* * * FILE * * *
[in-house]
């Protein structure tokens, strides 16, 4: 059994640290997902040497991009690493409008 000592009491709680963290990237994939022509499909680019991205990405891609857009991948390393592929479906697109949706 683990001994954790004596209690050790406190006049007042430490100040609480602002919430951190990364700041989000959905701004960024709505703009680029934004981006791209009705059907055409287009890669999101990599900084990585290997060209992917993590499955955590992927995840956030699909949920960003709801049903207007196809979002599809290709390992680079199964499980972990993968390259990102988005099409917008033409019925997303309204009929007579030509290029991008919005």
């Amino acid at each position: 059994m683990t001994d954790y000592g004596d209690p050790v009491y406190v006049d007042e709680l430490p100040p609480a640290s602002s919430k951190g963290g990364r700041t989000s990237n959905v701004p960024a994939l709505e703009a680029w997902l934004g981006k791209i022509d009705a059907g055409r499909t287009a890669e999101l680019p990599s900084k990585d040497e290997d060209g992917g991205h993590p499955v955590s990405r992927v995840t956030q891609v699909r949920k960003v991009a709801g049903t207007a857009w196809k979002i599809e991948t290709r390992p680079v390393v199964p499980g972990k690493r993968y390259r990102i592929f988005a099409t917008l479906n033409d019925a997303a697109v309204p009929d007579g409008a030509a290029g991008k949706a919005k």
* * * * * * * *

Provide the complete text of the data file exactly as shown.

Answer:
[in-house]
């Protein structure tokens, strides 16, 4: 059994640290997902040497991009690493409008 000592009491709680963290990237994939022509499909680019991205990405891609857009991948390393592929479906697109949706 683990001994954790004596209690050790406190006049007042430490100040609480602002919430951190990364700041989000959905701004960024709505703009680029934004981006791209009705059907055409287009890669999101990599900084990585290997060209992917993590499955955590992927995840956030699909949920960003709801049903207007196809979002599809290709390992680079199964499980972990993968390259990102988005099409917008033409019925997303309204009929007579030509290029991008919005």
């Amino acid at each position: 059994m683990t001994d954790y000592g004596d209690p050790v009491y406190v006049d007042e709680l430490p100040p609480a640290s602002s919430k951190g963290g990364r700041t989000s990237n959905v701004p960024a994939l709505e703009a680029w997902l934004g981006k791209i022509d009705a059907g055409r499909t287009a890669e999101l680019p990599s900084k990585d040497e290997d060209g992917g991205h993590p499955v955590s990405r992927v995840t956030q891609v699909r949920k960003v991009a709801g049903t207007a857009w196809k979002i599809e991948t290709r390992p680079v390393v199964p499980g972990k690493r993968y390259r990102i592929f988005a099409t917008l479906n033409d019925a997303a697109v309204p009929d007579g409008a030509a290029g991008k949706a919005k």